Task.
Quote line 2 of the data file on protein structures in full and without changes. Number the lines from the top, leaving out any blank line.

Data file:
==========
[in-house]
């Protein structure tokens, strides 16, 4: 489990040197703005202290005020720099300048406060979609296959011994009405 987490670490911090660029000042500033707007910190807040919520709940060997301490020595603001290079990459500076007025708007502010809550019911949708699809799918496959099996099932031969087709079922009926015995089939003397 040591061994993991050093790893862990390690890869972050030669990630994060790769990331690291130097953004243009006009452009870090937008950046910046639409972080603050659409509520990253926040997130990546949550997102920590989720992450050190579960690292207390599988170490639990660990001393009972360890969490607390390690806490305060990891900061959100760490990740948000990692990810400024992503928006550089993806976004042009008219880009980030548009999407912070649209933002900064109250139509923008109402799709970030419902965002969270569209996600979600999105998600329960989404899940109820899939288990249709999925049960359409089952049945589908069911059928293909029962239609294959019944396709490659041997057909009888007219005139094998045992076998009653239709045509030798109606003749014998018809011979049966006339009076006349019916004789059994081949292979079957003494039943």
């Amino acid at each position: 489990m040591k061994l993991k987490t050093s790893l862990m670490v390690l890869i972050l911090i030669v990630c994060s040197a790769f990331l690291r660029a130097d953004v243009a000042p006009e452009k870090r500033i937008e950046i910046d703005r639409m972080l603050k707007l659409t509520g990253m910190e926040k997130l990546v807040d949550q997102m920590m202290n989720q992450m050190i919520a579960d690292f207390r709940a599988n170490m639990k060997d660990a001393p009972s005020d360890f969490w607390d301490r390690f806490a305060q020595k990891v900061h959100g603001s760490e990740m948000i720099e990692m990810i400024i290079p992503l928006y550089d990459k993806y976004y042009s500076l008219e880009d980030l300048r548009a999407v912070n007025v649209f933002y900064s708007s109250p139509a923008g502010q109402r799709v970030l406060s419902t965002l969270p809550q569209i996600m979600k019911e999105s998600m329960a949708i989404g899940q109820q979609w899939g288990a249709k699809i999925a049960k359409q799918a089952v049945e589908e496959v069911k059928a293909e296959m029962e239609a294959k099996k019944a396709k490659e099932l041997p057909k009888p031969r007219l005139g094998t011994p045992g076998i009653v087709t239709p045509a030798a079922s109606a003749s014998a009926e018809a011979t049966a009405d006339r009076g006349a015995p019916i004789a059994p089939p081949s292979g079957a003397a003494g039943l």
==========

């Protein structure tokens, strides 16, 4: 489990040197703005202290005020720099300048406060979609296959011994009405 987490670490911090660029000042500033707007910190807040919520709940060997301490020595603001290079990459500076007025708007502010809550019911949708699809799918496959099996099932031969087709079922009926015995089939003397 040591061994993991050093790893862990390690890869972050030669990630994060790769990331690291130097953004243009006009452009870090937008950046910046639409972080603050659409509520990253926040997130990546949550997102920590989720992450050190579960690292207390599988170490639990660990001393009972360890969490607390390690806490305060990891900061959100760490990740948000990692990810400024992503928006550089993806976004042009008219880009980030548009999407912070649209933002900064109250139509923008109402799709970030419902965002969270569209996600979600999105998600329960989404899940109820899939288990249709999925049960359409089952049945589908069911059928293909029962239609294959019944396709490659041997057909009888007219005139094998045992076998009653239709045509030798109606003749014998018809011979049966006339009076006349019916004789059994081949292979079957003494039943």